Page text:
Monday, November 19, 2012

Left Hand Fade to Black Volume 4 review

Left Hand Fade to Black Volume 4When breweries release their winter seasonals they usually stick to a single recipe year after year. Not Left Hand Brewing. For the last 3 years, Left Hand Brewing has put out winter seasonal called Fade to Black. The first version was a bit hit, then to everyone's surprise, the next year they changed the recipes totally. Turns out, that was on purpose. Now in it's 4th iteration, Left Hand Fade to Black Volume 4 has changed once again. And this time it's in the form of a Rocky Mountain Black Ale.

It seems like every region of the US is now putting out a hoppy black ale and are calling the style something slightly different. You have American Black Ales, Cascadian Dark Ales, Black IPA's and others. This one is the first I've heard of called a Rocky Mountain Black Ale. In this version, Left Hand wanted to showcase both the dry roasted malts and the hop bitterness.

The main featured ingredients include Colorado Centennial and Centennial hops along with 2-row, Munich, dark chocolate, Crystal and Carafa malts. The brew weighed in at 6.5% ABV and a respectable 64 IBU's.

Appearance: Fade to Black Volume 4 poured just as dark as it's previous cousins and built up a nice tan head in the glass. The lacing stuck around a long time as well. Held up to the light I couldn't see any lighter edges either. Black is a good description. The brew seemed to have a fair amount of carbonation as well.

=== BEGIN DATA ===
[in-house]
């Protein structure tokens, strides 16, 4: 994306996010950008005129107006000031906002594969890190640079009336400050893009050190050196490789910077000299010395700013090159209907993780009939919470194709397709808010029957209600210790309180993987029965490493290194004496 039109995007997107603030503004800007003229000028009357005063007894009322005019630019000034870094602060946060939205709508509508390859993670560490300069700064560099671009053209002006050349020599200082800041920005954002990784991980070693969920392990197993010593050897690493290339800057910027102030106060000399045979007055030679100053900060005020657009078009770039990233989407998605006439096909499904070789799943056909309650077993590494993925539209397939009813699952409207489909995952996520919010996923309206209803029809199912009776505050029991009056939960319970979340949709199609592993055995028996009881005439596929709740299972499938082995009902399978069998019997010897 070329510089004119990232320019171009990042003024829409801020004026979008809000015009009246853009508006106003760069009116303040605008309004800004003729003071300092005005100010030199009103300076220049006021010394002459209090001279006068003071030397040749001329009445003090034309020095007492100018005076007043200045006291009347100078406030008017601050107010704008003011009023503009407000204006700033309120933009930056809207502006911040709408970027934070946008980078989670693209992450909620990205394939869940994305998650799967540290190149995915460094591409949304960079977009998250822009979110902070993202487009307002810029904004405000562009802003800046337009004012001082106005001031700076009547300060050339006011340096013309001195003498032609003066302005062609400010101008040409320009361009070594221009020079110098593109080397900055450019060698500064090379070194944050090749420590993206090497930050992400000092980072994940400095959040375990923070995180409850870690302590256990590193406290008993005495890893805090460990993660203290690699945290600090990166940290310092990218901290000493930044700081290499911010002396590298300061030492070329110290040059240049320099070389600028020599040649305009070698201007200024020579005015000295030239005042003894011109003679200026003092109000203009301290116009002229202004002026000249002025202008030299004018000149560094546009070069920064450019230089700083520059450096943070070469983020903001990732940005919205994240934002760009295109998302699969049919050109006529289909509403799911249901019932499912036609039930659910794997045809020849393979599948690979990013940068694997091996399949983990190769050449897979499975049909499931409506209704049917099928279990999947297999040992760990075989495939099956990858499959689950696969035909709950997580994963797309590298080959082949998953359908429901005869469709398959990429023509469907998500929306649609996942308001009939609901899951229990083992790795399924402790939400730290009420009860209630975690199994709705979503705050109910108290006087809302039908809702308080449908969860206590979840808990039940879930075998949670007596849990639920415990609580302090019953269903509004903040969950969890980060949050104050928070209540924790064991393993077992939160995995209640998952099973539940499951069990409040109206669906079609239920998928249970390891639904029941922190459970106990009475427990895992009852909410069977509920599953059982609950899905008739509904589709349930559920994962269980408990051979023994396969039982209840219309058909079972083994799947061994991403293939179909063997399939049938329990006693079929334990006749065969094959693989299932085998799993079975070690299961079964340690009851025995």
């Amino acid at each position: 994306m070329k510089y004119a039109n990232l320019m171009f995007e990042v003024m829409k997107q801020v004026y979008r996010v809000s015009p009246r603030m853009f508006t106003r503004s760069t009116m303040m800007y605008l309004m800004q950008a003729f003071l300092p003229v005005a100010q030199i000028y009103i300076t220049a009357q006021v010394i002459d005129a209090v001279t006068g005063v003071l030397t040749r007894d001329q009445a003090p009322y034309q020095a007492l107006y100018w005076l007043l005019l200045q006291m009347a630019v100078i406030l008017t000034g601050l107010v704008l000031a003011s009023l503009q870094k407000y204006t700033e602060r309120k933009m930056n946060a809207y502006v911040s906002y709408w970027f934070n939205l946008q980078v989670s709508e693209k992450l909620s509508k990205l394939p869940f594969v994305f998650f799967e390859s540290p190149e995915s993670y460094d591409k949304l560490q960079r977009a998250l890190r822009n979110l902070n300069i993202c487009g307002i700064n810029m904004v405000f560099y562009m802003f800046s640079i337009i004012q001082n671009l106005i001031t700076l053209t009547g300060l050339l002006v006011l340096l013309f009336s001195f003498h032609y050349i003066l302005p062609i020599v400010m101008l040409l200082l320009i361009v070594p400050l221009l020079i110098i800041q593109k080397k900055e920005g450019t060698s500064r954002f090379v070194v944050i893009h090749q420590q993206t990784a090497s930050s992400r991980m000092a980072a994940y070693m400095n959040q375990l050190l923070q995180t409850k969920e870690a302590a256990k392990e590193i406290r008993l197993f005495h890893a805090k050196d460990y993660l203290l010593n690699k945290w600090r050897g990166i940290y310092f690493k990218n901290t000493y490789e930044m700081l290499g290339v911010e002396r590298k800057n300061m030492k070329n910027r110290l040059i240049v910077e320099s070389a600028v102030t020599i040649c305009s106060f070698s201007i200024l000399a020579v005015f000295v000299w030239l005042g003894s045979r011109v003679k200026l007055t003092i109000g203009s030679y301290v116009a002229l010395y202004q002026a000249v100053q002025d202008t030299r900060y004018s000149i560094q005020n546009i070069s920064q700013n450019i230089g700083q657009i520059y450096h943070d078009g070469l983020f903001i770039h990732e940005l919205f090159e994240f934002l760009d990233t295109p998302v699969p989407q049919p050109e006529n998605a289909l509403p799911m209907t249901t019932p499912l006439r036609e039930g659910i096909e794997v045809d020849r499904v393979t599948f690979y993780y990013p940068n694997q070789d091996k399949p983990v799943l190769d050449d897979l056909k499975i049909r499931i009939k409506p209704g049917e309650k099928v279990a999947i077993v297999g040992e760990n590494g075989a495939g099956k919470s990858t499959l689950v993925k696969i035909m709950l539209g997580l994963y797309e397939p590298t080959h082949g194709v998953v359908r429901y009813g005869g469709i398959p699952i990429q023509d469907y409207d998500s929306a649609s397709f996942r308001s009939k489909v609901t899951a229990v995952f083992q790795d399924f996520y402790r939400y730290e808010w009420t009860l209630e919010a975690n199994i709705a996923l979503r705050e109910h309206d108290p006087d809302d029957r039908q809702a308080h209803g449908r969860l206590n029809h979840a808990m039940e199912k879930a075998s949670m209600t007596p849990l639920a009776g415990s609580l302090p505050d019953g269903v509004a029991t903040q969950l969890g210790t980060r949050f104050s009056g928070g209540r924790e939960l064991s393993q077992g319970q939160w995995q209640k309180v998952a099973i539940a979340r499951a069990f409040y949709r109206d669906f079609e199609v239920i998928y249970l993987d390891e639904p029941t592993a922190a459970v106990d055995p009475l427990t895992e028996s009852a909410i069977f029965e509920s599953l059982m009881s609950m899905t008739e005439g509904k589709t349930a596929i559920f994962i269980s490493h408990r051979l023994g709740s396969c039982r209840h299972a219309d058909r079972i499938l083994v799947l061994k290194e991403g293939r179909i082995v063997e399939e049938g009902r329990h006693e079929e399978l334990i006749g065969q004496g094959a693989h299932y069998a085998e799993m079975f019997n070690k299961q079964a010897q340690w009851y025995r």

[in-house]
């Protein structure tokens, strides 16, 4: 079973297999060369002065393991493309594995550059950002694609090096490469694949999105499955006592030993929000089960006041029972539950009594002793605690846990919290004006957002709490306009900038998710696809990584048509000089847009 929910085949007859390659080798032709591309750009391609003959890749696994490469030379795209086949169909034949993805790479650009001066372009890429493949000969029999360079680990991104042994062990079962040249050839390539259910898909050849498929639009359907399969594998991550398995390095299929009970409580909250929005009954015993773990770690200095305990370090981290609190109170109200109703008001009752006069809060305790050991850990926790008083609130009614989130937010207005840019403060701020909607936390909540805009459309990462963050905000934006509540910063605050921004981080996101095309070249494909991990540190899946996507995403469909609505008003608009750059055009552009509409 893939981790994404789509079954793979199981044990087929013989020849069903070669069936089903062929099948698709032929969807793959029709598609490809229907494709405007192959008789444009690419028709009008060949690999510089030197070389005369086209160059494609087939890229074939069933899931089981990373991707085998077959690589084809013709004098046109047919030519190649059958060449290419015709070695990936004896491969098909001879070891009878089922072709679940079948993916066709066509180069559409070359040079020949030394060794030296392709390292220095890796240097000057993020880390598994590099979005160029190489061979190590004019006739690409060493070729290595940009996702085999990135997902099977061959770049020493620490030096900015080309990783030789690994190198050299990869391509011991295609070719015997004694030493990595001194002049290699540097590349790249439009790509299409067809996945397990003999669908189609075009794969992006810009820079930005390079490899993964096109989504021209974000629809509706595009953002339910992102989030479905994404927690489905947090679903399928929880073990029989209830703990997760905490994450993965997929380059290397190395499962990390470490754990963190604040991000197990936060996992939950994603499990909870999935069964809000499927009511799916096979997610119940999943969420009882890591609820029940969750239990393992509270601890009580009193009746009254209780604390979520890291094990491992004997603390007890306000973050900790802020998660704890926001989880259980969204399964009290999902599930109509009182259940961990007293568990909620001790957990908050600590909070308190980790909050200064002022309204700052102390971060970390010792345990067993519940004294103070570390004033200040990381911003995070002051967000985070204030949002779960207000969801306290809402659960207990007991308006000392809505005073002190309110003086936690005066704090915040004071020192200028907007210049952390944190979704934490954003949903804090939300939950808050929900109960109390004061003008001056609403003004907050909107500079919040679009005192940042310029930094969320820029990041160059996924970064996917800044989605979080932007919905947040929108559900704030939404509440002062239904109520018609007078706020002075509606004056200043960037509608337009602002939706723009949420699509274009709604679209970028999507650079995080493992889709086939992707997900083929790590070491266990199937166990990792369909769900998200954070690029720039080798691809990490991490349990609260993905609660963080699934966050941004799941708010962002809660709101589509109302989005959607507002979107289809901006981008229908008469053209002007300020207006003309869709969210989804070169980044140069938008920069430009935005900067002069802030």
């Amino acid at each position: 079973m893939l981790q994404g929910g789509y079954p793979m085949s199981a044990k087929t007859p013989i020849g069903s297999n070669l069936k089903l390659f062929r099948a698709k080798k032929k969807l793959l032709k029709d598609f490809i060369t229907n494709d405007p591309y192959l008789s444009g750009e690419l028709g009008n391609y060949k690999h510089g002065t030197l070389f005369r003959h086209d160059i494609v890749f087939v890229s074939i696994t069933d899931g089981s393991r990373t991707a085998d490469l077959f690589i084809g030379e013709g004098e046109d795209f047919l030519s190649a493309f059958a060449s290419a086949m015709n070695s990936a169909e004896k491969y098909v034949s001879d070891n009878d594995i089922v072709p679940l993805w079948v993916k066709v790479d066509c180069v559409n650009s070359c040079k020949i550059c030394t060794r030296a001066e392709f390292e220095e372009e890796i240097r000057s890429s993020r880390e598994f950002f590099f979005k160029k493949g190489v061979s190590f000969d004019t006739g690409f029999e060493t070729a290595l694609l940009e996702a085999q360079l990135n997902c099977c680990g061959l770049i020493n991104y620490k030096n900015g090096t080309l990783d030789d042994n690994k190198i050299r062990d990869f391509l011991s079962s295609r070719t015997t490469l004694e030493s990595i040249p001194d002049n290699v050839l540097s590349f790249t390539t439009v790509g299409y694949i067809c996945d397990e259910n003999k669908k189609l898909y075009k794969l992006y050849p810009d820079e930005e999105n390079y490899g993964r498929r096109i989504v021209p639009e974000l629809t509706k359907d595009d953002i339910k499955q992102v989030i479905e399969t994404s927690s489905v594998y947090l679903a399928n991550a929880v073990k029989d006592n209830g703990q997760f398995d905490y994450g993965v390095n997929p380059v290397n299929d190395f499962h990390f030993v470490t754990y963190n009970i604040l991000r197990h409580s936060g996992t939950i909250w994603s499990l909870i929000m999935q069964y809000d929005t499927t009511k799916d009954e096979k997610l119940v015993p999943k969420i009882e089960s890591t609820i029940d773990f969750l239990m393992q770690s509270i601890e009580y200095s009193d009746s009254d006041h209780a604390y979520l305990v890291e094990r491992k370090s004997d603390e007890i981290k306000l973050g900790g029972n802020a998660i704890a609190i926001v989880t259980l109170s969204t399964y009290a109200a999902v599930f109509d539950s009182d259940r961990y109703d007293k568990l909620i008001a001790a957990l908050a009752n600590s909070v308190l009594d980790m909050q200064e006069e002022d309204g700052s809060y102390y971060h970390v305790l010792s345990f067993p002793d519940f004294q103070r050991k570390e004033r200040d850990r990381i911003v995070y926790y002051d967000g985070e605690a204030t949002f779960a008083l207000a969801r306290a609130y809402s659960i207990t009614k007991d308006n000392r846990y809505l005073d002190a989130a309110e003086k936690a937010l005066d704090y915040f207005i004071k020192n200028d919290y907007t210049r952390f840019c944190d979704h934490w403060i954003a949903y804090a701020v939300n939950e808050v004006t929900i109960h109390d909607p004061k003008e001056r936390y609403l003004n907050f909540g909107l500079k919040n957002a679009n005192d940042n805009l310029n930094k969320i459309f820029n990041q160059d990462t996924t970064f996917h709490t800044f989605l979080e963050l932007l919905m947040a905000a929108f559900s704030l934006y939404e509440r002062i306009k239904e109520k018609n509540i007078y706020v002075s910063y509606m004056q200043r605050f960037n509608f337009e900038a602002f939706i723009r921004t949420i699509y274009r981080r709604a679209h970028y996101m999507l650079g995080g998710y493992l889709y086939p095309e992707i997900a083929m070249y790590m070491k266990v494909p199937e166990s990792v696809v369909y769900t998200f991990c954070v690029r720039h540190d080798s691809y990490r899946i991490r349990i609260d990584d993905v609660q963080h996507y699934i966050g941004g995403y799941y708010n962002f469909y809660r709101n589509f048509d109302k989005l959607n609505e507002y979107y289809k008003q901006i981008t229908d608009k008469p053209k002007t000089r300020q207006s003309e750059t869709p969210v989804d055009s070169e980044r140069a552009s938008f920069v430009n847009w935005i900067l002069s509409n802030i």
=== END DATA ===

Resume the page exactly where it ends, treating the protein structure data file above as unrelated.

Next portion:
Aroma: Wow, there was a lot going on in this beer. I got both semi-sweet chocolate mixed together with a big citrus hop aroma. It smelled like a big earthy dark roasted brew packed with a lot of hops that I normally find in an American Pale Ale or IPA. It seemed very inviting to the senses.

Taste: First thing I got was a dry, roasty malt flavor with hints of chocolate and then as the sip went down I got an aftershock of bitterness and hop. The beer was fairly drying, slightly creamy, and a good tongue coater. The bitter roast lingered in my mouth well after the sip was done.

Overall: I've come to know that when I drink a Left Hand Brew that the hops are definitely going to be featured. This beer definitely put them in the spotlight and made dark beer taste much like a good IPA with a dry roasted kick. Of the 4 versions of Fade to Black, this probably comes in as my 2nd favorite behind the original Fade to Black Volume 1. Don't be afraid of this beer just because of the IBUs and the darkness, it won't bite. If this is the definition of a Rocky Mountain Black Ale, then I thoroughly approve.

Disclosure: This bottle was given to me directly by the brewery as a free media sample.

Related articles:
- Left Hand Fade to Black Volume 4 debuts. (Press Release)
- Left Hand 2009 Oak Aged Imperial Stout review.
- Left Hand Sawtooth Ale review.

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